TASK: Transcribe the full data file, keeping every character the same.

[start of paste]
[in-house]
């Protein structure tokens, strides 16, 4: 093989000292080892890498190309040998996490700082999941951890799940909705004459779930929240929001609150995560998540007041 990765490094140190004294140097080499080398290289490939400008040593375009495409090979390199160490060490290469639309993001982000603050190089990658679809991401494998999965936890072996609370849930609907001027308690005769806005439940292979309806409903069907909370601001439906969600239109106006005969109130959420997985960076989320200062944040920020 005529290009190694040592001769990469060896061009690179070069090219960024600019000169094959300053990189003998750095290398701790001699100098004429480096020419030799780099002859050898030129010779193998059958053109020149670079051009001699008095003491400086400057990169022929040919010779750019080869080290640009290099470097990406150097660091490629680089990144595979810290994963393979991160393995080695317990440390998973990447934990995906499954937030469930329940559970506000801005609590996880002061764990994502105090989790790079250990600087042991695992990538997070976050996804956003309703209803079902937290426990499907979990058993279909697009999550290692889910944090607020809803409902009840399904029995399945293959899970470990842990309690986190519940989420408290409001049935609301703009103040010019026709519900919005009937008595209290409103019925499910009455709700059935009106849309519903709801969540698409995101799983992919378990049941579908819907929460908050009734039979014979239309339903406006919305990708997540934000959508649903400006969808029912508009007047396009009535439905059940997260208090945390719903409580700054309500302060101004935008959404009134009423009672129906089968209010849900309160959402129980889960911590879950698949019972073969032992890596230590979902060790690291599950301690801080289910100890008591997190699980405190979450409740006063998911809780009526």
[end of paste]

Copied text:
[in-house]
């Protein structure tokens, strides 16, 4: 093989000292080892890498190309040998996490700082999941951890799940909705004459779930929240929001609150995560998540007041 990765490094140190004294140097080499080398290289490939400008040593375009495409090979390199160490060490290469639309993001982000603050190089990658679809991401494998999965936890072996609370849930609907001027308690005769806005439940292979309806409903069907909370601001439906969600239109106006005969109130959420997985960076989320200062944040920020 005529290009190694040592001769990469060896061009690179070069090219960024600019000169094959300053990189003998750095290398701790001699100098004429480096020419030799780099002859050898030129010779193998059958053109020149670079051009001699008095003491400086400057990169022929040919010779750019080869080290640009290099470097990406150097660091490629680089990144595979810290994963393979991160393995080695317990440390998973990447934990995906499954937030469930329940559970506000801005609590996880002061764990994502105090989790790079250990600087042991695992990538997070976050996804956003309703209803079902937290426990499907979990058993279909697009999550290692889910944090607020809803409902009840399904029995399945293959899970470990842990309690986190519940989420408290409001049935609301703009103040010019026709519900919005009937008595209290409103019925499910009455709700059935009106849309519903709801969540698409995101799983992919378990049941579908819907929460908050009734039979014979239309339903406006919305990708997540934000959508649903400006969808029912508009007047396009009535439905059940997260208090945390719903409580700054309500302060101004935008959404009134009423009672129906089968209010849900309160959402129980889960911590879950698949019972073969032992890596230590979902060790690291599950301690801080289910100890008591997190699980405190979450409740006063998911809780009526």